Wave power fit worlds energy demand. Including pros & cons
The earth is covered for 70% with oceans. This hughes seas could produce up to 80,000TWh of electricity per year.
Five times more than is needed right now. Worldwide we need cooperation because it is a technology challenge to explore this green power efficient. But if we can we have enough energy to cover the global demand for energy.
Ocean waves and tidal currents are one of the most untapped and important, clean, cheap, rich and reliable sources of renewable energy on the earth. The EU Commission’s 2030 Policy Framework for Climate and Energy recognizes that renewable energy has an important contribution to make in the period to 2030 and beyond.
The energy stored in the tides is certainly not a new concept. In fact, there is evidence that tidal barrage-style mills were in operation as far back as Roman times. These mills made use of the tide by trapping water in reservoirs when the tide was high, and then allowing the water to exit through waterwheels as the tide went out. The waterwheels provided the mechanical power to mill grain.
Rance Tidal Power Station France
This barrage concept was developed further in the 1960s with the building of the Rance Tidal Power Station in France. Operational since 1966, this was the first large-scale tidal power station in the world and remains one of the largest. Operating on the same principle as the Roman mills described above, the ‘waterwheels’ at La Rance are 24 massive turbines, each rated to produce 10 MW.
More wave power technology – Let’s cooperate for the best technology
- OpenHydro Open-Centre Turbine: is a horizontal axis device, which is placed directly on the seabed using a gravity base
- Aquamarine Power’s Oyster wave power technology: a buoyant, hinged flap which is attached to the seabed at depths of between 10 and 15 metres, around half a kilometre from the shore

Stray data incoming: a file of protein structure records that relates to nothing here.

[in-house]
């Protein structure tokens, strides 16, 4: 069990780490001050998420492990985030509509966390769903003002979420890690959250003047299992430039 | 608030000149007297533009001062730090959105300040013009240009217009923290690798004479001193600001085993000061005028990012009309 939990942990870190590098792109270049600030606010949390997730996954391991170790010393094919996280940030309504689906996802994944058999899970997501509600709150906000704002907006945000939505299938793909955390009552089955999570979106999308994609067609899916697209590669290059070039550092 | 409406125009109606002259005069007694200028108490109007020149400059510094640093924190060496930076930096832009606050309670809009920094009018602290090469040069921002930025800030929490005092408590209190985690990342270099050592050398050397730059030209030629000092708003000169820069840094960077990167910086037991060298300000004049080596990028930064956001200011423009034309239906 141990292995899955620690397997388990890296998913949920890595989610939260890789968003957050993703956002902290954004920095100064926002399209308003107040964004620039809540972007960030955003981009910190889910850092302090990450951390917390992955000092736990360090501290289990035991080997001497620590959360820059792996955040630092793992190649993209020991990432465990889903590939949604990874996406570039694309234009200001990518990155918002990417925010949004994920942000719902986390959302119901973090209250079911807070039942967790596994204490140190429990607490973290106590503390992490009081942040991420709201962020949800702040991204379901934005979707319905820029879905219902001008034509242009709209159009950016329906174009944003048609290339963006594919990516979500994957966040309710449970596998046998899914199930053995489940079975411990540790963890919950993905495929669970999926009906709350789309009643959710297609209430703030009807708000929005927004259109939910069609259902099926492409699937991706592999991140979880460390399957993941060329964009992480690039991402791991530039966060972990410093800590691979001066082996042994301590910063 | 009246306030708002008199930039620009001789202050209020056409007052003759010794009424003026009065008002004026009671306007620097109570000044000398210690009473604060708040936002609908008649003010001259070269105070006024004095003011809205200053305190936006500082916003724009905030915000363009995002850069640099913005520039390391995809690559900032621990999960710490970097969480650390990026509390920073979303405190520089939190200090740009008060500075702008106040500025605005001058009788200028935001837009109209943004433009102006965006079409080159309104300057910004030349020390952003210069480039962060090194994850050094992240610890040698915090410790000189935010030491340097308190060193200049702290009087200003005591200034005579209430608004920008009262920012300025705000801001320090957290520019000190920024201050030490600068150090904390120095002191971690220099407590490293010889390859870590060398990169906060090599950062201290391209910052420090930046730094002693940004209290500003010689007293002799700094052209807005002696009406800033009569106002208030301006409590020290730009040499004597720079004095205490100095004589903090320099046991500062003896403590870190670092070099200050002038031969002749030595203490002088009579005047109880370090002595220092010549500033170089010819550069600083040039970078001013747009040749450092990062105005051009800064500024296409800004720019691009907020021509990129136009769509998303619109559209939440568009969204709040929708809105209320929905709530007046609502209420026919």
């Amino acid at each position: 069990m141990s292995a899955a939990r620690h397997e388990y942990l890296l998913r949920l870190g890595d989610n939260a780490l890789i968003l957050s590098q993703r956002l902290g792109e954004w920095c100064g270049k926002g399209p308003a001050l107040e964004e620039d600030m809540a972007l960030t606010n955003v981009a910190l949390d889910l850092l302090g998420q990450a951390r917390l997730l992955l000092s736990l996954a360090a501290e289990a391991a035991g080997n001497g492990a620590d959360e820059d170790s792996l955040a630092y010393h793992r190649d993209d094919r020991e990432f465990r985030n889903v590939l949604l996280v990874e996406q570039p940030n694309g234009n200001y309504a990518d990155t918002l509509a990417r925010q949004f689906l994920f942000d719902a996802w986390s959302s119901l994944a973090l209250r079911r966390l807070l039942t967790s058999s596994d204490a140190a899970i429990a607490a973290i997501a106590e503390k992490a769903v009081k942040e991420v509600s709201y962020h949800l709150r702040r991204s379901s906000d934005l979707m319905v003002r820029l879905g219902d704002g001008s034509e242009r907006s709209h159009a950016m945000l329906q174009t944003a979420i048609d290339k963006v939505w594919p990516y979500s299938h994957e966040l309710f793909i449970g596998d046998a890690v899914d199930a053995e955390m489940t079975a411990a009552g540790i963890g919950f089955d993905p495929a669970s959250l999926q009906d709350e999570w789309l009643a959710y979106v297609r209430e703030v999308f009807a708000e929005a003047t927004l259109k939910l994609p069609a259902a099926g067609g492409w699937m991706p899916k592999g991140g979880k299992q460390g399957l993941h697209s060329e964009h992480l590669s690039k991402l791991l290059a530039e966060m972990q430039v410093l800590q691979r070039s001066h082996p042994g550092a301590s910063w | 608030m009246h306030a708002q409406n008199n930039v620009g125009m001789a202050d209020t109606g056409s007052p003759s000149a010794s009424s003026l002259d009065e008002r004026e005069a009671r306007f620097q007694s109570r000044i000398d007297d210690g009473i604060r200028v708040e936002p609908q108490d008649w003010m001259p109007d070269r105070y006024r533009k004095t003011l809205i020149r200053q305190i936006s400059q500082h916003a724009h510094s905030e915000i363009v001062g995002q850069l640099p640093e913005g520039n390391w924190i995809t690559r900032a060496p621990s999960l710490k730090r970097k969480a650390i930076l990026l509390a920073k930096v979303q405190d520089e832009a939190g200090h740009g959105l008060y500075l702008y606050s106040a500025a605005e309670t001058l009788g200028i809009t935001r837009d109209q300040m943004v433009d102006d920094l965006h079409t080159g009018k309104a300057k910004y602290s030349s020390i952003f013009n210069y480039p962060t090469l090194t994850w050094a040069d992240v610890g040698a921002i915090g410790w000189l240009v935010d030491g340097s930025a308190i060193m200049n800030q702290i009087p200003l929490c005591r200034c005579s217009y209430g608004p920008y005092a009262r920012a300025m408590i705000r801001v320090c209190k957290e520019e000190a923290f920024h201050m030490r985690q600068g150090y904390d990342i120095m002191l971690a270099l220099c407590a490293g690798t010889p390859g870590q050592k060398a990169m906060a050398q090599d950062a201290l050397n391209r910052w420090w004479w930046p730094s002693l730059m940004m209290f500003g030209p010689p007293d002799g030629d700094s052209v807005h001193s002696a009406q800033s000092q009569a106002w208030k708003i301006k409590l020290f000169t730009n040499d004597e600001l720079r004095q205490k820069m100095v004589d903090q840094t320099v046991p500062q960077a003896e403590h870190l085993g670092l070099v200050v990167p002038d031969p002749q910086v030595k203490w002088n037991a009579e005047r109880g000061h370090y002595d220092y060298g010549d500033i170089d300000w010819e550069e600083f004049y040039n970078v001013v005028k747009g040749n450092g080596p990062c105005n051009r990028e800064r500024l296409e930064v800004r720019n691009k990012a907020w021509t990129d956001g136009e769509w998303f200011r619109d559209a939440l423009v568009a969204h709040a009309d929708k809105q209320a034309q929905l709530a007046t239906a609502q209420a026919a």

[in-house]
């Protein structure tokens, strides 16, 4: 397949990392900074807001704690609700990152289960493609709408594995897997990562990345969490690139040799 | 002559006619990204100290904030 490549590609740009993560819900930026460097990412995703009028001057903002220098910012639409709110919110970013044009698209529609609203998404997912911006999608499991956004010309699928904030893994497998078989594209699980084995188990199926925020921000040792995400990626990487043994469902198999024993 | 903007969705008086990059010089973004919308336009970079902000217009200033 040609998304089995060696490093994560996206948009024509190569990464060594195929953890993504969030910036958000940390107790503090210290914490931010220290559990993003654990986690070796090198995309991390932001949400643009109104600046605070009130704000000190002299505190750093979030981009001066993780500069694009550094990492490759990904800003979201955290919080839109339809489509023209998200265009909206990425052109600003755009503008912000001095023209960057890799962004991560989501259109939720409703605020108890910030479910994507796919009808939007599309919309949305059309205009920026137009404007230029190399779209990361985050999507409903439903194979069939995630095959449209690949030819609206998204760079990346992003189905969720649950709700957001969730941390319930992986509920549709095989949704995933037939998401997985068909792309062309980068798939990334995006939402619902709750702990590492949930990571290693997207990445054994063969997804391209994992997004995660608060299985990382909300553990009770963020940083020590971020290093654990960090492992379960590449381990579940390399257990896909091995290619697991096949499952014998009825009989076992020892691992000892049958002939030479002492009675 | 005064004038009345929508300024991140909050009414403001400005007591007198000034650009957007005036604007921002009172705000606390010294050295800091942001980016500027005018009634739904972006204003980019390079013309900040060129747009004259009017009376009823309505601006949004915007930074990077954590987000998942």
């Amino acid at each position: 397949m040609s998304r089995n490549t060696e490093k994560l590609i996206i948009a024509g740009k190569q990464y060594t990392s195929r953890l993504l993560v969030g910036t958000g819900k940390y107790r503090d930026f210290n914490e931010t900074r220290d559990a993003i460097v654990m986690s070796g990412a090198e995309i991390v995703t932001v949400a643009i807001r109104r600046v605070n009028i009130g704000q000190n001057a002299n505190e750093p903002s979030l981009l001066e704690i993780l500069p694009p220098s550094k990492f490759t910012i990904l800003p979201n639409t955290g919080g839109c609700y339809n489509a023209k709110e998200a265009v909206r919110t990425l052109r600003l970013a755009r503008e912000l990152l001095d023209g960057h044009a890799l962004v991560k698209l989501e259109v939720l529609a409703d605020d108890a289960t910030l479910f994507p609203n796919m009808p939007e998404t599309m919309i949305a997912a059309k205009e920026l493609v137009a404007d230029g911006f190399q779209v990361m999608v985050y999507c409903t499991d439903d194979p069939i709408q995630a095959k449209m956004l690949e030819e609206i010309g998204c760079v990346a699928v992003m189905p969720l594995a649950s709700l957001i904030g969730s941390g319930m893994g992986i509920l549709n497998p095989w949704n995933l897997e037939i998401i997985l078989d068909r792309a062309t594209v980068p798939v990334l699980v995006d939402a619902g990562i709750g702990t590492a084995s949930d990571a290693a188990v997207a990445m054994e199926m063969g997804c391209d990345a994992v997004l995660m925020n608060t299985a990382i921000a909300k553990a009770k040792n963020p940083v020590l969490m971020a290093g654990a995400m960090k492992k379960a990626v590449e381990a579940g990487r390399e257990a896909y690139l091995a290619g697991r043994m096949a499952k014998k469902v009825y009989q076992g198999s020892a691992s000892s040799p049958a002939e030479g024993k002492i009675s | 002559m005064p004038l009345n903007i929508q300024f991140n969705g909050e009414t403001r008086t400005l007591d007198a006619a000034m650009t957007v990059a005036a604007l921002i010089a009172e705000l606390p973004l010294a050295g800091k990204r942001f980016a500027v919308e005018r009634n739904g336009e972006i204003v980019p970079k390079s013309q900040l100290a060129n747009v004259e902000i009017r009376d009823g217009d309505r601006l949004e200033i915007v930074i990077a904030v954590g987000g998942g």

- The Pelamis machine floats semi-submerged on the surface of the water. As waves pass down the length of the machine and the sections bend in the water, the movement is converted into electricity
- The DEXAWAVE wave energy converter consists two rigid pontoons, hinged together. The one pontoon can pivot relative to the other. There is a hydraulic power take-off system on top of the converter, generating up to 250 kW
- The Vigor Wave Energy Converter is based on a floating hose, using water and air as mechanical parts to absorb the wave energy. The principle has the potential to produce large amounts of electricity at low cost and the Vigor Wave Energy Converter will be one of the power plant solutions supplying renewable and cost efficient energy to a future sustainable society.
- Wave Carpet: can extract the energy of the ocean waves By the Berkeley Team
- Hayle Wave Hub gets first energy device
- Wave energy plants in Brazil
- Watch more (video)
- Renewable. Requires no fuel
- Reliable, a plant can last 100 years
- High efficiency
- Predictable output
- Could potentially provide a storm surge barrier.
- Environmental impacts are local, not global
- Expensive to build
- Very location specific (only 20 sites identified with high potential)
- Locations are often remote
- Barrages may restrict access to open water
- Impact on fish, marine mammals and birds
- Disrupts regular tidal cycles
- Might decrease salinity in tidal basins
- Mud flats (where many birds feed) adversely impacted
- Tidal Wave Energy, Pros & Cons
- Gas from Algae, Pros & Cons
- Biomass Power, Pros & Cons
- Hydrogen Power, Pros & Cons
- Shale Gas, Pros & Cons
- Solar Power Pros & Cons
- Energy from Tar Sands Oil, Pros & Cons
- Fusion Power, Pros & Cons
- Wind Energy Pros & Cons
- Geothermal Energy, Pros & Cons
- Why Wave Power Has Lagged Far Behind as Energy Source
- WavePower source is unlimited
- Tidal wave power SeaRaser for new energy in the UK – by Ecotricity
- WavePower: This Florida company comes with a Deep Ocean Energy Turbine
- Unlimited WavePower: Promising Mini Model
- Wave Energy Conversion Competition Offers Cash Prize
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